We have launched a new website and this page has been archived.Find out more

[Skip to Content]

20 December 2012

Street Pastor attack raises questions about Scotland’s alcoholism

Street Pastor attack raises questions about Scotland’s alcoholism

Last Saturday night Glasgow City Centre was in many ways like any typical city. Some 50,000 people gather every weekend to hit the pubs and clubs and even more in the run-up to Christmas. Festive cheer, good spirits and copious amounts of alcohol are the order of the day as people let their hair down at the end of a long and difficult year. Unfortunately though Glasgow was also unusual on Saturday for a different reason, as one of the city’s Street Pastors was put in hospital after attempting to help a man who had just been on the wrong end of a beating.

The irony of the story was not lost on the Scottish press. “Good Samaritan is battered in the street as he tries to stop gang attack,” ran the headline in the Sunday Mail (our top selling Sunday paper). In the season of peace and goodwill, apparently not everyone gets to enjoy, least of all one whose purpose that night was to show God’s love to the vulnerable and needy. A quick glance at the comments underneath the article online shows a mixture of revulsion at the attack and gratitude for the work of Street Pastors in the city. That gratitude is not restricted to Glasgow of course as it’s a common theme in any town that has them.

It must be admitted that these stories are incredibly rare and this is the first recorded incident in the four years of Street Pastors in Glasgow (and only the sixth in Street Pastors' history). However looking beyond the story it is one that raises, yet again, uncomfortable questions for us in Scotland as we consider our relationship with alcohol.

The statistics of alcohol consumption are painfully bad. Alcohol sales are now 23 per cent higher per person in Scotland than in England and Wales and recently published alcohol sales data suggests that enough alcohol was sold in Scotland for every adult to exceed weekly recommended limits for men (21 units) each and every week since 2000. The total cost of alcohol misuse for Scotland is estimated to average £3.56 billion every year - equating to £900 for every adult living in Scotland.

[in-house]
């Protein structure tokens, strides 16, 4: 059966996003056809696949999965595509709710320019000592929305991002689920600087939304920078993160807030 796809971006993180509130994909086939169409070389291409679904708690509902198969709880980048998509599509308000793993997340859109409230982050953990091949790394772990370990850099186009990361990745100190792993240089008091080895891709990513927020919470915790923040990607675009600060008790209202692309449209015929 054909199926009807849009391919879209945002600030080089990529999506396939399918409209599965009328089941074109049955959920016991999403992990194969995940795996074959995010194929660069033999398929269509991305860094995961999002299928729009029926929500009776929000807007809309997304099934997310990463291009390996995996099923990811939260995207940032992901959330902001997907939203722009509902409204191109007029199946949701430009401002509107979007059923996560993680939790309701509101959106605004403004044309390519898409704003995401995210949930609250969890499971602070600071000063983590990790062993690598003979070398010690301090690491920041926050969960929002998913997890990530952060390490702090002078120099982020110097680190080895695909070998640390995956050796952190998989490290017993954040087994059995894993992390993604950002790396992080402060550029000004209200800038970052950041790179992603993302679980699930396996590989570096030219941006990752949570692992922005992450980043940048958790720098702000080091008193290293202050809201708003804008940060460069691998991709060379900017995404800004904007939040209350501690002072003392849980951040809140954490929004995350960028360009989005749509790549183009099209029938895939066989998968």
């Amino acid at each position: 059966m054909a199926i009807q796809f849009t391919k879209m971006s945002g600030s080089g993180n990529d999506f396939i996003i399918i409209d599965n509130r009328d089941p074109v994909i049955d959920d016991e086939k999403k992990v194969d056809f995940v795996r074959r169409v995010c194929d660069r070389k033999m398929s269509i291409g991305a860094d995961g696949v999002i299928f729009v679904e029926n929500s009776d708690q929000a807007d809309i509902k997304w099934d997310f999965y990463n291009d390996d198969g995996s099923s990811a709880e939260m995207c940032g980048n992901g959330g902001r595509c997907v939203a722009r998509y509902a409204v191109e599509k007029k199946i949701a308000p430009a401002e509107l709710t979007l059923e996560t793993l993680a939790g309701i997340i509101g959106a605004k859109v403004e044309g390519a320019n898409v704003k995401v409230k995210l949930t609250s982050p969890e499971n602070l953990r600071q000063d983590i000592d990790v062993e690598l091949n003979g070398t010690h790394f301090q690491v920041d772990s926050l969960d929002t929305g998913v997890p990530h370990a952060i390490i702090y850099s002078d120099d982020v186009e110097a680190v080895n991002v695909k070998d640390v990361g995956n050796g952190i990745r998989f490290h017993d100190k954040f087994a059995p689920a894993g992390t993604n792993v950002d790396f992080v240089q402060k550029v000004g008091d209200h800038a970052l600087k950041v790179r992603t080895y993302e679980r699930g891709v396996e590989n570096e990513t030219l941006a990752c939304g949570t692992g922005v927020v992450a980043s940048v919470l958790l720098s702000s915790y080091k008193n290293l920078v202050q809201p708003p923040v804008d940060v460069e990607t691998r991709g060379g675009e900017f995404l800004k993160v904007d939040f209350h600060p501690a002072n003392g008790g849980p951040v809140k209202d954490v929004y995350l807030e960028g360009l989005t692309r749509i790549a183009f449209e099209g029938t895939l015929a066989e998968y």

In addition in the last few decades alcohol-related hospital admissions have quadrupled, rates of chronic liver disease have trebled and alcohol-related deaths have doubled. Half of all Scotland’s 8,400 prisoners and 77 per cent of young offenders admit to being drunk when committing their crimes.

The Scottish parliament has led the UK on developing proposals for minimum unit pricing as a way of tackling alcohol consumption, a policy that has now been taken up by the coalition government. Though this is a contested policy (and one that is involved in a high level legal battle) it arises from the contention that something must be done to tackle the shocking level of alcohol consumption and havoc that it brings to bear on innocent victims all across Scotland.

It is clear from the statistics that one policy will not change Scotland – this is a problem that is written into our current social fabric. In every social class, among men and women, young and old, Scotland drinks too much. What does it say that in a society where community is fragmenting and individualism growing the way to find fulfilment is increasingly found through drinking more? That in every social grouping from labourers to doctors, lawyers to shop workers the expectation of a good night out is to come home ‘hammered’? This is not just the preserve of the so-called problem drinkers. As a nation: “We are the problem and the problem is us.”

It also presents searching questions for the Church in Scotland. Are we doing enough to help ease one of today’s greatest social problems? What should a redeemed Glasgow city centre look like on a Saturday night? And how do we show an example of that as the community of God?

It is clear that Street Pastors is one God-given response to the current situation we face. It is also clear that the Church has a key role to play, Scotland’s problematic relationship with alcohol is too big for government alone.

As we approach Christmas and reflect on God’s action to rescue us from ourselves it gives plenty to ponder. As many of us go on our own Christmas night out maybe we can be in prayer for the Street Pastors, the emergency services, our work colleagues and our nation and think through our own role in changing this story in 2013.